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I use $\dim_H(E)$ to denote the Hausdorff dimension of a set $E \subseteq \mathbb{R}$ and $|E|$ to denote its Lebesgue measure. It is easy to see from the definition of Hausdorff dimension that if $\dim_H(E) < 1$, then $|E| = 0$. The converse is not true, and there are many cases where $\dim_H(E) = 1$ yet $|E| = 0$. So the question:

What was the first (or most elementary) example of this phenomenon?

After some looking around, I was able to prove that a central Cantor set $C$ with ratio of dissection $r_k = 1/(2+\frac{1}{k})$ satisfies the condition I want. It is easy to see that $|C| = 0$ since at step $n$ of the process to construct this Cantor set, it has measure $2^n(r_1 \cdots r_n)$ which in this case limits to 0, but for the Hausdorff dimension I required a non-trivial result from the paper Sums of Cantor sets (Cabrelli, Hare, Molter) that gave the formula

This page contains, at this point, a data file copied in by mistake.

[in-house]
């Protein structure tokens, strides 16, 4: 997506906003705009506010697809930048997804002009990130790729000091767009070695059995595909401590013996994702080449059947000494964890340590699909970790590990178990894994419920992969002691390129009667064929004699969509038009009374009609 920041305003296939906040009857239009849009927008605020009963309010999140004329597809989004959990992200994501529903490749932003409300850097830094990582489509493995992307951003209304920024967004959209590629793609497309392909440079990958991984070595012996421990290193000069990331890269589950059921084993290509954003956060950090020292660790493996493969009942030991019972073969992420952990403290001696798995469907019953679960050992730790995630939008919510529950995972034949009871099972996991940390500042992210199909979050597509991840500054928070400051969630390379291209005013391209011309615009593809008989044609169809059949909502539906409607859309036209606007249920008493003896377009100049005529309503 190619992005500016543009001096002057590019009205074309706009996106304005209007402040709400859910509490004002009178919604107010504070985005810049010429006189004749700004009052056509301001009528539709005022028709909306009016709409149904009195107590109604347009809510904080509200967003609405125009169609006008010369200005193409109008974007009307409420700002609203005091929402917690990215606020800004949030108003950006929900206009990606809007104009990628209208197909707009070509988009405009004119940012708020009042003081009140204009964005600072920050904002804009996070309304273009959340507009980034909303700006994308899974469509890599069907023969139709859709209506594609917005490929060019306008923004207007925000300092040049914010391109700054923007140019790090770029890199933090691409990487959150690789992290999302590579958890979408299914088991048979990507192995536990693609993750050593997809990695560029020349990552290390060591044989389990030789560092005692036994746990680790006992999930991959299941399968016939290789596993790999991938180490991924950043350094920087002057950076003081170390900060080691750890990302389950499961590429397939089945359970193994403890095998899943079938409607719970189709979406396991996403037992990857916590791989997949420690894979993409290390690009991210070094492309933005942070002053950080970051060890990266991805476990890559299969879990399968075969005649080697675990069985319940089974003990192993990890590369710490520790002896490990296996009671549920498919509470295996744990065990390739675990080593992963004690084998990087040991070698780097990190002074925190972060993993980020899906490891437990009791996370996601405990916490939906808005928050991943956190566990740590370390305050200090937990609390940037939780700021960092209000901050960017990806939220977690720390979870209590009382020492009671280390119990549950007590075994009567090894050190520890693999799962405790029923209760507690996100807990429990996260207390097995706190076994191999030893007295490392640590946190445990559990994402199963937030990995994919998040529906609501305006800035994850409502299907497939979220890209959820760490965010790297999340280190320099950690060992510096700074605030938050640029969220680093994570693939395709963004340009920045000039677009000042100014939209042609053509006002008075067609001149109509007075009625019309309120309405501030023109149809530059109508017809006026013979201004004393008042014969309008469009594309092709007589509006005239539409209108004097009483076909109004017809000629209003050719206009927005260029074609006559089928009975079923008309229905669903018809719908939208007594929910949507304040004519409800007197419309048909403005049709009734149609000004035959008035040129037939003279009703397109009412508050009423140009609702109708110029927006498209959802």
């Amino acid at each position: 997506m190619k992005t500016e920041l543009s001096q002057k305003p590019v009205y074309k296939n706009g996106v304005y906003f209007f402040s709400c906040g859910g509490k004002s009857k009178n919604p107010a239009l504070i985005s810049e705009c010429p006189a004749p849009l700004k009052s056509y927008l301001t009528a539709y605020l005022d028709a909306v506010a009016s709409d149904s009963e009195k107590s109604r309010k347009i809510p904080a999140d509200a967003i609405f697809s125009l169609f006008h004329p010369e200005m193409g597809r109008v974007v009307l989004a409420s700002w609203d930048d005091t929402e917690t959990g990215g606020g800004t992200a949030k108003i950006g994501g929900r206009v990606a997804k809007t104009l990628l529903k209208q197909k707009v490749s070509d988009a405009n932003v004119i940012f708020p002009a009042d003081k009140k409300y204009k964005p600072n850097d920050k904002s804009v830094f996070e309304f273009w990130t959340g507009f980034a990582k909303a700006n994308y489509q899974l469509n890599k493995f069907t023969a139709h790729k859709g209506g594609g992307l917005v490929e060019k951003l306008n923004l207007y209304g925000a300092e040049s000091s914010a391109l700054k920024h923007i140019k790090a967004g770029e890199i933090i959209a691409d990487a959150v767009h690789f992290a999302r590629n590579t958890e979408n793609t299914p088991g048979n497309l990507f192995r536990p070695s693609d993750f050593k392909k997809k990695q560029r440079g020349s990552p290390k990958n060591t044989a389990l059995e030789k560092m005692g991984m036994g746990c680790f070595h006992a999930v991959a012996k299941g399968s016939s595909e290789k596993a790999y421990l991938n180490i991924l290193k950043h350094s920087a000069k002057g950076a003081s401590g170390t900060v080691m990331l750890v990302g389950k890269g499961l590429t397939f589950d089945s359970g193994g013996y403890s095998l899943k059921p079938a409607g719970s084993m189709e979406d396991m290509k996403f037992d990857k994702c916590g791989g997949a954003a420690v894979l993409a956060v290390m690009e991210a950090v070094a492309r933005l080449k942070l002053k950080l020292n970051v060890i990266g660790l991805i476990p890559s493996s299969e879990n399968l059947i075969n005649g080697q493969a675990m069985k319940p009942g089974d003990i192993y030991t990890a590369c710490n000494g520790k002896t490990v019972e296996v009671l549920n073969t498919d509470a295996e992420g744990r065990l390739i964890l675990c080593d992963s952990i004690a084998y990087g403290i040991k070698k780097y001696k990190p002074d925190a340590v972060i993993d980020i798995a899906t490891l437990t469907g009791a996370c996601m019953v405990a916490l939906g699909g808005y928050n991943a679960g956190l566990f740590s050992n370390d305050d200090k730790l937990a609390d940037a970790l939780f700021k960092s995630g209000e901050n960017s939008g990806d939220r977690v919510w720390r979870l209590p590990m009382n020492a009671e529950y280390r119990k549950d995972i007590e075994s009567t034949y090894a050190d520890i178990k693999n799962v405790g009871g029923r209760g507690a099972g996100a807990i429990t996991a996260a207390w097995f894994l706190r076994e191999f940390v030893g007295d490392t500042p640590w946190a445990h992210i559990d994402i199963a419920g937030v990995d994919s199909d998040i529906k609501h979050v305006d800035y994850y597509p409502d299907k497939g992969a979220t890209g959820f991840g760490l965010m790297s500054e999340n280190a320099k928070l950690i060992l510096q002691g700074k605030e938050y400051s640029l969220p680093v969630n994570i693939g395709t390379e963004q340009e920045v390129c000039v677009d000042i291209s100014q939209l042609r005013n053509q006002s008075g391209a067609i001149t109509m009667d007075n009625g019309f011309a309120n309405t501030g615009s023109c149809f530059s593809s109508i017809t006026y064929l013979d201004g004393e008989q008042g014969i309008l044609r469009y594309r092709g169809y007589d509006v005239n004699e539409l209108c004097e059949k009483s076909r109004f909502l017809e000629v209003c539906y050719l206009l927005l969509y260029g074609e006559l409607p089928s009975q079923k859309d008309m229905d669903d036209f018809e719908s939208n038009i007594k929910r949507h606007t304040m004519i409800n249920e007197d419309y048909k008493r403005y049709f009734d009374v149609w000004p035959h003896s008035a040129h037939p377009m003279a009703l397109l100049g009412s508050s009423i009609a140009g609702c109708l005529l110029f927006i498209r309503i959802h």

$\dim_H(C) = \liminf_n \frac{n \ln 2}{\ln r_1 \cdots r_n}$.

This result is fairly recent and sophisticated, and I feel that there should be older and simpler examples.

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up vote 12 down vote accepted

Try a countable union of sets (such as Cantor sets) whose Hausdorff dimension tends to 1.

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Thank you! I was mired in the idea that individual Cantor sets can never have Hausdorff dimension 1, but of course one can appeal to countable stability. – Vince Aug 18 '10 at 20:13

Perhaps Hausdorff's original paper? He uses gauge functions other than powers of x. And constructs Cantor sets corresponding to them. For example if you take $x |\log x|$ then you get a set of Hausdorff dimension $1$ but measure $0$.

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It is a very common phenomenon in ergodic theory when the set of points which do not satisfy the Birkhoff ergodic theorem (i.e., a set of zero measure) has full Hausdorff dimension.

See, for instance,

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Perhaps the following charts "Universal measure zero sets with full Hausdorff dimension" are of interest for you.

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